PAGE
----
CHARLESTON — Gov. Jim Justice lauded a flourishing economy for the state of West Virginia, but didn’t discuss an anticipated $108.6 million revenue shortfall for next year during his State of the State address on Jan. 8.

Briefly saying that the state’s severance tax revenue was the lowest it’s been in 25 years, Justice did not address how he anticipated lawmakers would account for what’s been described as a “flat” budget for fiscal year 2021 during his speech in the House of Delegates chamber.

In a speech that saw a special guest appearance by World War II Medal of Honor recipient Woody Williams, Justice announced his goal to get rid of a waitlist for Medicaid waivers, support for a safety net, and a new purpose for the former campus of West Virginia Tech in Montgomery.

About four hours before Justice delivered his speech, Revenue Secretary Dave Hardy told media that the general revenue budget for the 2021 fiscal year would be flat compared to last year, at about $4.58 billion.

The 2021 fiscal year begins July 1, 2020.

At the top of Justice’s speech he said he stood “like a rock” with President Donald Trump and the things he stands for including “legal immigration” and being against sanctuary cities, which Justice said he hoped and prayed never came to West Virginia.

“I can tell you without any reservations I stand with the unborn, and I’m a sportsman,” Justice said. “I love the outdoors. The Second Amendment is ingrained in me forever more, whether you love me or don’t love me. It’s a simple fact.”

In his next point, Justice said a widely circulated photo of members of a Division of Corrections and Rehabilitation officer training course giving a Nazi salute was “not good.”

“On my watch, there’s no place for hate, and there’s no place for anti-Semitism on my watch,” Justice said.

Among the governor’s priorities for the 2020 legislative session is the elimination of a waitlist to access a Medicaid waiver for people with intellectual and developmental disabilities.

The announcement received a standing ovation, with one woman in the crowd thanking Justice as the applause died down.

Medicaid waivers allow for certain rules of the health care program to be waived for people who normally don’t qualify for Medicaid services.

Among those groups who qualify for waivers are people who have intellectual disabilities, but in West Virginia, there’s a waitlist with more than 4,000 names.

Justice on Wednesday asked lawmakers to commit to spending $19.7 million to make it happen.

Justice also asked lawmakers to build into the budget $26.4 million to the Department of Health and Human Resources to hire 87 Child Protective Services workers and better support social services and the Children’s Health Insurance Plan, better known as CHIP.

“We got a real problem, and we gotta own up to it and step up to the plate and do something about it,” Justice said. “So, we’re going to, within my budget … we’re going to try to improve child welfare in the state of West Virginia until it is the very best in the country.”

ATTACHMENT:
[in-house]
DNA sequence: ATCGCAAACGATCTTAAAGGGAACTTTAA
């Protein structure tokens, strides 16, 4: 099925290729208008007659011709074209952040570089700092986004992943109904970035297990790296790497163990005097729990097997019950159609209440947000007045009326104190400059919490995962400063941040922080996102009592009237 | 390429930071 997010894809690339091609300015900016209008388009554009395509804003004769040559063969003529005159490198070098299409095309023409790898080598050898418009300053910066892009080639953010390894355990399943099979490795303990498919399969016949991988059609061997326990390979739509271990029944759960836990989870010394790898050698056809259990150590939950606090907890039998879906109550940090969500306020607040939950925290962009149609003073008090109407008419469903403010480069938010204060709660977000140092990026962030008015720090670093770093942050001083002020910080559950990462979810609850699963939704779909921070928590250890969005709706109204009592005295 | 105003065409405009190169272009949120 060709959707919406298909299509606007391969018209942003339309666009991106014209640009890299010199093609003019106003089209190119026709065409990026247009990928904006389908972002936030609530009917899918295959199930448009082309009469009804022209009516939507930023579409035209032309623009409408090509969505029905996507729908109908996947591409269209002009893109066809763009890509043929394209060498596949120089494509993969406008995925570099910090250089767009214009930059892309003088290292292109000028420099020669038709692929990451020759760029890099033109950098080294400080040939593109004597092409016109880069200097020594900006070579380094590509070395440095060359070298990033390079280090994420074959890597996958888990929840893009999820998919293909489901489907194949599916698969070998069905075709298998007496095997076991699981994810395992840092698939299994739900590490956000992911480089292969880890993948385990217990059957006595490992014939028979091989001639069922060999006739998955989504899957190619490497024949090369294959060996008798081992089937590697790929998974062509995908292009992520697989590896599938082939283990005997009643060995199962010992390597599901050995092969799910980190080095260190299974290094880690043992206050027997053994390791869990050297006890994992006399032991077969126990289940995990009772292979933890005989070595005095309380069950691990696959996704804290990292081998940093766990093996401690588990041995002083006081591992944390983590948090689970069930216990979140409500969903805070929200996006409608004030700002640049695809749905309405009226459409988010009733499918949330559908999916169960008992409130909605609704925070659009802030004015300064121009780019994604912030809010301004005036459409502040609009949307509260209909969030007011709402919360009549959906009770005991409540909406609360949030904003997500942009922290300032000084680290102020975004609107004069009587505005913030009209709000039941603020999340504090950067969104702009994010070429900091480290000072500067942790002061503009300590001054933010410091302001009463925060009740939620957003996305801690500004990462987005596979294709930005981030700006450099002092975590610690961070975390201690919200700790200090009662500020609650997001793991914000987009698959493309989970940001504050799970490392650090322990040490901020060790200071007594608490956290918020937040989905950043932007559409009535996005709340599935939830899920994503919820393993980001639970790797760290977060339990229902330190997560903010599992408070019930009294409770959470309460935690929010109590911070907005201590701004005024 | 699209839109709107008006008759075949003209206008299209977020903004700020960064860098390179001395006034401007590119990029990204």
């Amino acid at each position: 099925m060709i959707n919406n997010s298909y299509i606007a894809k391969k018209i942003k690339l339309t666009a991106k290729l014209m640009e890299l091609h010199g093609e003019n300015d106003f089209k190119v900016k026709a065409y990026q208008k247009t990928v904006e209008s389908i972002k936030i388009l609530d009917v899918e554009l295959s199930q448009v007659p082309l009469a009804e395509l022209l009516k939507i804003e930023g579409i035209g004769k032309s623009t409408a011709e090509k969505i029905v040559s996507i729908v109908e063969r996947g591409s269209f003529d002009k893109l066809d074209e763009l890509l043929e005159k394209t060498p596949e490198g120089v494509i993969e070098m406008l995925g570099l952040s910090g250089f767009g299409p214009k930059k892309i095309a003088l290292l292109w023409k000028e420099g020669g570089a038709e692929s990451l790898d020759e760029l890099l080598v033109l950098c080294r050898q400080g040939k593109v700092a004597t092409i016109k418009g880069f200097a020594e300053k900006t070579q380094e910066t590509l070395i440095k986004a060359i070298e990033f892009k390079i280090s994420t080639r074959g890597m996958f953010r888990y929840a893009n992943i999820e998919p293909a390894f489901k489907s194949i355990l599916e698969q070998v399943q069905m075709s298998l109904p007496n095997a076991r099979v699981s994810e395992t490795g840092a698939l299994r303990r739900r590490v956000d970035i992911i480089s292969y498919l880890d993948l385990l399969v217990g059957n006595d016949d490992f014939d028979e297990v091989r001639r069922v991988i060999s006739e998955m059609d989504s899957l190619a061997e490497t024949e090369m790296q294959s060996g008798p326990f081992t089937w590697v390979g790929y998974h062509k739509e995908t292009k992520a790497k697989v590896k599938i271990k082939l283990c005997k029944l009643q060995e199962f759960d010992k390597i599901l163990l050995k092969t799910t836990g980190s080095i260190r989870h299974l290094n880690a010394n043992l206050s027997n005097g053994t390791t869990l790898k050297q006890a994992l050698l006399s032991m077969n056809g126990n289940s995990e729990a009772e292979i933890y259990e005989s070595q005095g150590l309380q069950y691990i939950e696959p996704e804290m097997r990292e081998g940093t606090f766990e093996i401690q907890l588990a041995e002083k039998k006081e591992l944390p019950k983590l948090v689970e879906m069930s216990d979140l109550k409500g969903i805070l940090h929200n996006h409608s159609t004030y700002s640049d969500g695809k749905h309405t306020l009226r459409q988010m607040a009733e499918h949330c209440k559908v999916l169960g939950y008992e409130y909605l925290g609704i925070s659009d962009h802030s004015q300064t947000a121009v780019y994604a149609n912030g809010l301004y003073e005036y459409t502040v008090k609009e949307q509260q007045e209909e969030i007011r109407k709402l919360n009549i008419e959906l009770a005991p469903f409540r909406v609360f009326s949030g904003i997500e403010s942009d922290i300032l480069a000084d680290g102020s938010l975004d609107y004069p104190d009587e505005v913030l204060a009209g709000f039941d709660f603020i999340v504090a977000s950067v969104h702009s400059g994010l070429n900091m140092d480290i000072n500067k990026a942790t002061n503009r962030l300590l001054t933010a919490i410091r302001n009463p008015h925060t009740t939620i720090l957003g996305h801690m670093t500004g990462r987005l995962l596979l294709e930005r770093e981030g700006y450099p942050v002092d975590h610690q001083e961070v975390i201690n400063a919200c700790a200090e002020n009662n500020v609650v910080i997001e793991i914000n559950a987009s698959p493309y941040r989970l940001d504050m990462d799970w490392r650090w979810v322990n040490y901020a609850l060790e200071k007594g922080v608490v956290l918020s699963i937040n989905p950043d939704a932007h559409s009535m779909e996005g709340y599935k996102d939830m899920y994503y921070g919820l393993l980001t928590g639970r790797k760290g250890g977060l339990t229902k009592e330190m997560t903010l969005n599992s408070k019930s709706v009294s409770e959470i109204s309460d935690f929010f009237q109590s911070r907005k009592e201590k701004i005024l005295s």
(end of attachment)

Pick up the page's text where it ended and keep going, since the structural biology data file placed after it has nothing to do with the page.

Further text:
The state DHHR is facing a lawsuit in federal court, brought by state and national advocacy groups that say the state has violated the federal and constitutional rights of the nearly 7,000 children in its custody.

Early in his speech, Justice said he supported a bill proposed by Attorney General Patrick Morrisey and supported by Senate President Mitch Carmichael, R-Jackson, that would create a safety net when it comes to insurance coverage.

The Affordable Care Act, referred to as Obamacare by its opponents, contains a provision that prohibits insurance companies from denying coverage based on pre-existing conditions.

The bill would prevent insurance companies from denying West Virginians health care coverage due to a pre-existing condition in the event that the Affordable Care Act is repealed either through Congress or via any action in court.

A lawsuit is pending in U.S. District Court in Texas that challenges the Affordable Care Act. Morrisey was one of the attorneys general who signed onto the lawsuit when it was filed in 2018.

In other statements from the governor’s speech:

  • Woody Williams briefly took Justice’s podium Wednesday to ask for $12,000 to support a monument on state grounds for Gold Star families, who are families whose loved one has died while serving in the military during a time of conflict. Justice had just announced funding for a veterans nursing home in Clarksburg.
  • Justice supported establishing an intermediate appeals court, saying he thought it could get across the finish line this session.
  • As he talked about economic development, Justice told West Virginians to expect a significant announcement within 30 days regarding a lighting company from Wales.
  • Justice touted his Roads to Prosperity program, saying another bond sale for the program was planned for July. He also mentioned the president for the second time in his speech, saying he wanted West Virginia to capitalize on a $2 trillion federal infrastructure plan Justice said was on its way.
  • Justice asked lawmakers to eliminate the business inventory and machinery tax, saying it was holding the state back. He asked lawmakers how the loss of that particular property tax would affect local county governments and systems that rely on revenue from the tax.
  • Justice said the state will open a new Mountaineer Challenge Academy in Montgomery on the former campus of West Virginia Tech. Justice said the academy expansion will happen without raising taxes or spending new money. The campus hasn’t been in regular use since Tech relocated to Beckley in 2017. The academy, currently located at Camp Dawson in Preston County, is a military-like school that allows students to earn their high school diplomas within roughly five months.

Reach Lacie Pierson at lacie.pierson@wvgazettemail.com, 304-348-1723 or follow

@laciepierson on Twitter.